Paul Simon to serenade seniorsPublished: April 30, 2010
Singer-songwriter Paul Simon will sing at commencement on May 23, helping Brandeis seniors to end their four years at the university on a happy note, despite some senior’s remaining anger over the choice of Israeli Ambassador Michael Oren as the speaker at the ceremony.
The news broke Wednesday when University President Jehuda Reinharz sent an e-mail to the class of 2010 informing them that Simon, who was already scheduled to receive an honorary degree at the ceremony, would also serenade seniors to a tune of his choice. Simon will also speak at the School of Creative Arts commencement ceremony.
In the e-mail, Reinharz attributed the news to students organizing around bringing Simon to campus.
“The decision came after we reached out to Mr. Simon’s management and conveyed the excitement of your ‘Facebook’ campaign requesting that he sing,” Reinharz wrote. “This will certainly contribute to making commencement a memorable moment for you and your families.”
Michael Weil ’10, one of the co-founders of the Facebook campaign to encourage Simon to sing at commencement, said he was surprised by the cooperation of the university administration in helping to convince Simon to sing.
“I told President Reinharz that this would be a good way to show people we appreciate the arts, and he said he thought it was a great idea,” Weil said.
Weil then talked to Professor. Scott Edminston (FA) who was in contact with Simon’s management. Edminston told Weil he should create a petition that Edminston could show Simon.
The Facebook group Weil created as a result had 200 members over night, and currently there are 730 members.
Edminston said there was a “short e-mail exchange between me and Simon’s assistant to his assistant to his assistant” before he learned that Simon had agreed to speak and sing.
The announcement of Simon’s upcoming performance comes one day before a protest staged by students who are angered that Oren’s speaking at commencement.
One group of students will protest this today at 3 p.m. outside of the Bernstein-Marcus administrative building. These students, organized in the Facebook group “Commencement was Supposed to Be About Us: Against Michael Oren as Speaker,” which has 233 members, think “regardless of the motivations for having Oren speak at commencement, it will be fundamentally divisive at a ceremony that is supposed to be unifying,” Dan Orkin ’‘10, one of the protest’s organizers said.
Oren was chosen to speak last week by Reinharz from the list of honorary degree recipients.
While Reinharz did not respond to The Hoot’s requests for comment, he did reply to an e-mail from one student upset about his decision, writing he was “surprised and frankly somewhat disappointed” by the student’s anger.
“Do you really want the absence of all possible controversy to be the standard by which Brandeis selects its honorees?” the e-mail continued. “You appear to believe that it’s fine to have controversial speakers so long as the university doesn’t honor them at commencement. If the honorees at commencement are all to be non-controversial insofar as any in the audience are concerned, you remove from the list of potential honorees a great many individuals with outstanding records of accomplishment.”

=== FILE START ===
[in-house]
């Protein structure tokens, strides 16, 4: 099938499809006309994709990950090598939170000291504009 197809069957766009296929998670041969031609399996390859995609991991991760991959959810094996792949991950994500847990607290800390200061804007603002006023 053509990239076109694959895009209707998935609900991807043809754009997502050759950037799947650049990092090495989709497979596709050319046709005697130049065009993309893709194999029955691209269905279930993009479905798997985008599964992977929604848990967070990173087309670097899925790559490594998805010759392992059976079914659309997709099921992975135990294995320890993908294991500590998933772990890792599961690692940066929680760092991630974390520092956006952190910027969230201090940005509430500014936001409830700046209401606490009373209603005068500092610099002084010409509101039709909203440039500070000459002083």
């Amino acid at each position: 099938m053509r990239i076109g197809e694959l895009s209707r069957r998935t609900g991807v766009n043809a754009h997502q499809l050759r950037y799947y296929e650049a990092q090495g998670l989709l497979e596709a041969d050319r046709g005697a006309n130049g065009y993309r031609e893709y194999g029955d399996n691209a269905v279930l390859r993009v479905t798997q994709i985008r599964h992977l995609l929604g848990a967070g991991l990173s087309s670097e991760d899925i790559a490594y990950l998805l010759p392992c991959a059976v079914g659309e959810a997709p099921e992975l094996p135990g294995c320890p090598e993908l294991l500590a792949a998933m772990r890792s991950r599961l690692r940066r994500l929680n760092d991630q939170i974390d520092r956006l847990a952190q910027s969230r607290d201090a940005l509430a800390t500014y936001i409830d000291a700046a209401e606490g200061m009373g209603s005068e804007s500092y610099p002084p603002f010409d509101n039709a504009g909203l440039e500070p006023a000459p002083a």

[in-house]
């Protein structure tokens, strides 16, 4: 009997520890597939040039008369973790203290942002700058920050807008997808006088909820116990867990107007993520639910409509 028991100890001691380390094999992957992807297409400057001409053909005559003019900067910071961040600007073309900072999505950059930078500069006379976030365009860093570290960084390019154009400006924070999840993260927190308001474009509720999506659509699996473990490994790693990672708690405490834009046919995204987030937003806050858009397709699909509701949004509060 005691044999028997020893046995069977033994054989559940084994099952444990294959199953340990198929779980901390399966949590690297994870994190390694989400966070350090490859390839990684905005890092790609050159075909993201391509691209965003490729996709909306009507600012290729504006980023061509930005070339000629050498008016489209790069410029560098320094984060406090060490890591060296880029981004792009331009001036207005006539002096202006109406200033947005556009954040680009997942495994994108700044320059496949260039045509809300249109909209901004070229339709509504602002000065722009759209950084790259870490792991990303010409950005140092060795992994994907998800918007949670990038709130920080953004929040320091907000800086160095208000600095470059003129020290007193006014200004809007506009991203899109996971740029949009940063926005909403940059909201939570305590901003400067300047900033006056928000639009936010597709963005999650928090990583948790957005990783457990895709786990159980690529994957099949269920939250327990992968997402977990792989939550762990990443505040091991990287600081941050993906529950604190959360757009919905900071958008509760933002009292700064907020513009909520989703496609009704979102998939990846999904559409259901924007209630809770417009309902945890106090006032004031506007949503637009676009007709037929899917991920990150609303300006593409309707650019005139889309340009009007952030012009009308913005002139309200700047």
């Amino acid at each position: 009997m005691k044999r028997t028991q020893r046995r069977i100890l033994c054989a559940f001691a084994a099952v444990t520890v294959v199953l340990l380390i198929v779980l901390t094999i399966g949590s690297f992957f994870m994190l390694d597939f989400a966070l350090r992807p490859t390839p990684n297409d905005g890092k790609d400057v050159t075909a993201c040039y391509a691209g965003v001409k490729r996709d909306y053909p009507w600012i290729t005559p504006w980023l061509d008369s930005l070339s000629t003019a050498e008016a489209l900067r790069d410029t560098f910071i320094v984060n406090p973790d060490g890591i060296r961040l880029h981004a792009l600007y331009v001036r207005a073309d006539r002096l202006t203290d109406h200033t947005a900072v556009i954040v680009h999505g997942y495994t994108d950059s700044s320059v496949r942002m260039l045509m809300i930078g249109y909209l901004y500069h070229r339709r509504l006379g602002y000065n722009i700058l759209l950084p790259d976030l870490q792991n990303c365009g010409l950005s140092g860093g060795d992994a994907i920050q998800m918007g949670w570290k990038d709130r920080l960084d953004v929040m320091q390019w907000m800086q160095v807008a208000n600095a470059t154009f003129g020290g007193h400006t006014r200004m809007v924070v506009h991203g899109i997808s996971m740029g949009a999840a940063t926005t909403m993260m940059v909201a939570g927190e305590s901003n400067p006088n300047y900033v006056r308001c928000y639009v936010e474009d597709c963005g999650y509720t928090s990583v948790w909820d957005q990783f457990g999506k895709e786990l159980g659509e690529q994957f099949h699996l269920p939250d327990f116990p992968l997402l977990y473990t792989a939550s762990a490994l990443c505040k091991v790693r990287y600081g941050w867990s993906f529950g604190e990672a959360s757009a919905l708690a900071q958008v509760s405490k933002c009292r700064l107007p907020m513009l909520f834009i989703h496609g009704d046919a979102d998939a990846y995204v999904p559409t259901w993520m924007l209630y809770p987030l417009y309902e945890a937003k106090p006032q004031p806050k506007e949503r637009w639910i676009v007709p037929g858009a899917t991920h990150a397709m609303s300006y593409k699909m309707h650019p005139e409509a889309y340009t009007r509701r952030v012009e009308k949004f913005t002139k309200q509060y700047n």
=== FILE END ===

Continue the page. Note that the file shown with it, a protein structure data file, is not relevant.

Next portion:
Though students against Oren speaking may be the most vocal, they are not the only voices–or the only ones forming Facebook groups–on the issue.
One Facebook group called “A Letter in Support of President Reinharz and Ambassador Oren” has 158 members. Another group, titled “Two Groups About Michael Oren = Division = Reason He Shouldn’t Speak” has 31 members.
The announcement that Simon will sing at commencement has the potential to reunify the senior class in support and excitement that they will get a concert as well as a ceremony to end their days at Brandeis. Even Orkin, who said Simon’s singing “doesn’t compensate for the choice of Oren as commencement speaker” admitted that “it’s a unifying gesture for sure.”
Simon’s ability to unify is not specific to Brandeis’ graduating class–many of whom are united by the shear excitement of having a live concert as part of the ceremony. Professor Judy Eissenberg (FA), who teaches about Paul Simon in her Introduction to World Music class, said Simon is a unifying figure.
Eissenberg described Simon as the “midwife of world music,” describing how his visit to apartheid South Africa in 1986 and the subsequent release of his album “Graceland” simultaneously brought world music to the popular music charts while raising awareness about social and racial conditions in the country.
“He says his music is above politics, but nothing can ever be fully above politics,” Eissenberg said. “That’s the power of music. It touches people and can keep people in the same room when they just want to leave and stop talking to each other.”
As for Weil, he’s just looking forward to seeing what song Simon chooses.
“I didn’t do this to galvanize and unite everyone,” Weil said. “I did this because I’m a big Paul Simon fan and want everyone to have a good time at commencement. But this has been a crazy commencement. First everyone protests Oren, and now we have Paul Simon singing. Nothing surprises me anymore.”